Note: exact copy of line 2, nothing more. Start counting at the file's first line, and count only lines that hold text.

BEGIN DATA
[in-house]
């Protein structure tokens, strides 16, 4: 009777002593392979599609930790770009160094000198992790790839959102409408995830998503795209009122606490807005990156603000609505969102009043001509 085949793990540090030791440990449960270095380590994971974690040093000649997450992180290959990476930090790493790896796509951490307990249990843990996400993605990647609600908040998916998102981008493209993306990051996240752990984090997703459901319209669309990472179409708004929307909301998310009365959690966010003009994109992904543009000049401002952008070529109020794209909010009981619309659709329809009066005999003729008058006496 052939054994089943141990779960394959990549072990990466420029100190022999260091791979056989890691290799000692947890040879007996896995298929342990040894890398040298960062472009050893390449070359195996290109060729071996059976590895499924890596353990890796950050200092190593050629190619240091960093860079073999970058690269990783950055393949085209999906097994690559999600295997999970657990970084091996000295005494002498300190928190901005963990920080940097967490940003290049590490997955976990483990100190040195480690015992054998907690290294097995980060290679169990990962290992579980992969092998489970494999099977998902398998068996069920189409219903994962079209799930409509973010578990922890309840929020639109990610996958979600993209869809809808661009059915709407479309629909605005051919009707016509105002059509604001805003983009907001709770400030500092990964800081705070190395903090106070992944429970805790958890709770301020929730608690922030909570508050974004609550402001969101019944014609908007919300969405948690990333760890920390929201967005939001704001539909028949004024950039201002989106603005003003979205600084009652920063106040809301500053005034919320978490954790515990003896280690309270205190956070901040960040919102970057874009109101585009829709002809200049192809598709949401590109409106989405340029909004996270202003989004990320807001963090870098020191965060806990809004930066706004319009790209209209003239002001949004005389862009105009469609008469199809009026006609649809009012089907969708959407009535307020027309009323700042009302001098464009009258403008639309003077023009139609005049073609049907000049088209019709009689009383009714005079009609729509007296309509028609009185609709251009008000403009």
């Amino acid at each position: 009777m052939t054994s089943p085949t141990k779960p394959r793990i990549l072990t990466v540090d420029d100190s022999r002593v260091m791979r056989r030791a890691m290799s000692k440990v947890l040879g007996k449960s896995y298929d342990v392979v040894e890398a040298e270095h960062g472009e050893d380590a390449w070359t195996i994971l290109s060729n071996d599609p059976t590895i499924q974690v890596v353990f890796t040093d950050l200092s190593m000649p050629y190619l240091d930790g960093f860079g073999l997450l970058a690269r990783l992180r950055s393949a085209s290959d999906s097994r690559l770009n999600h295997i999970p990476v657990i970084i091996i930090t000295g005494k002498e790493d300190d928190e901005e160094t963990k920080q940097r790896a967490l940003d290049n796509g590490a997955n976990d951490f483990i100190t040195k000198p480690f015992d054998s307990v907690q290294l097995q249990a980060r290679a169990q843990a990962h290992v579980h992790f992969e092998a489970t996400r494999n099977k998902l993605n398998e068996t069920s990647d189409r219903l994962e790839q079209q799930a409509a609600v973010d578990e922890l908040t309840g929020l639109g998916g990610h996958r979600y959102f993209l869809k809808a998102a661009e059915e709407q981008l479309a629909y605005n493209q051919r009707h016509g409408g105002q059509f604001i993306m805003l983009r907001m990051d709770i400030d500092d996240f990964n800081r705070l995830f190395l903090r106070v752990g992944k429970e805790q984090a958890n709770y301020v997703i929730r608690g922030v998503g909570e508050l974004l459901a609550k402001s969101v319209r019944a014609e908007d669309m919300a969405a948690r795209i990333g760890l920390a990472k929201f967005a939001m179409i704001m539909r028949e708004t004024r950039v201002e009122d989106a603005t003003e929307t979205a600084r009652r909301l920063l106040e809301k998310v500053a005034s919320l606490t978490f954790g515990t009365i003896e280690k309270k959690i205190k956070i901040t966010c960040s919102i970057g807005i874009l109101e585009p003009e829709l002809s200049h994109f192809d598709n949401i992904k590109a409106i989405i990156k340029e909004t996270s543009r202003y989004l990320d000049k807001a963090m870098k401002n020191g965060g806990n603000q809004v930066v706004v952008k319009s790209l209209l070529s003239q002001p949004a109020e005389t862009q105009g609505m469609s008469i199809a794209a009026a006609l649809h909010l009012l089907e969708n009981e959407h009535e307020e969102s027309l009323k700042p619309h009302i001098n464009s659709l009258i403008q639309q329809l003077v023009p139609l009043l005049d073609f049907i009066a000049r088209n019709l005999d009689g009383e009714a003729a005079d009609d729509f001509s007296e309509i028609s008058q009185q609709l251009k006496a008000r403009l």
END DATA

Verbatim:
């Protein structure tokens, strides 16, 4: 009777002593392979599609930790770009160094000198992790790839959102409408995830998503795209009122606490807005990156603000609505969102009043001509 085949793990540090030791440990449960270095380590994971974690040093000649997450992180290959990476930090790493790896796509951490307990249990843990996400993605990647609600908040998916998102981008493209993306990051996240752990984090997703459901319209669309990472179409708004929307909301998310009365959690966010003009994109992904543009000049401002952008070529109020794209909010009981619309659709329809009066005999003729008058006496 052939054994089943141990779960394959990549072990990466420029100190022999260091791979056989890691290799000692947890040879007996896995298929342990040894890398040298960062472009050893390449070359195996290109060729071996059976590895499924890596353990890796950050200092190593050629190619240091960093860079073999970058690269990783950055393949085209999906097994690559999600295997999970657990970084091996000295005494002498300190928190901005963990920080940097967490940003290049590490997955976990483990100190040195480690015992054998907690290294097995980060290679169990990962290992579980992969092998489970494999099977998902398998068996069920189409219903994962079209799930409509973010578990922890309840929020639109990610996958979600993209869809809808661009059915709407479309629909605005051919009707016509105002059509604001805003983009907001709770400030500092990964800081705070190395903090106070992944429970805790958890709770301020929730608690922030909570508050974004609550402001969101019944014609908007919300969405948690990333760890920390929201967005939001704001539909028949004024950039201002989106603005003003979205600084009652920063106040809301500053005034919320978490954790515990003896280690309270205190956070901040960040919102970057874009109101585009829709002809200049192809598709949401590109409106989405340029909004996270202003989004990320807001963090870098020191965060806990809004930066706004319009790209209209003239002001949004005389862009105009469609008469199809009026006609649809009012089907969708959407009535307020027309009323700042009302001098464009009258403008639309003077023009139609005049073609049907000049088209019709009689009383009714005079009609729509007296309509028609009185609709251009008000403009």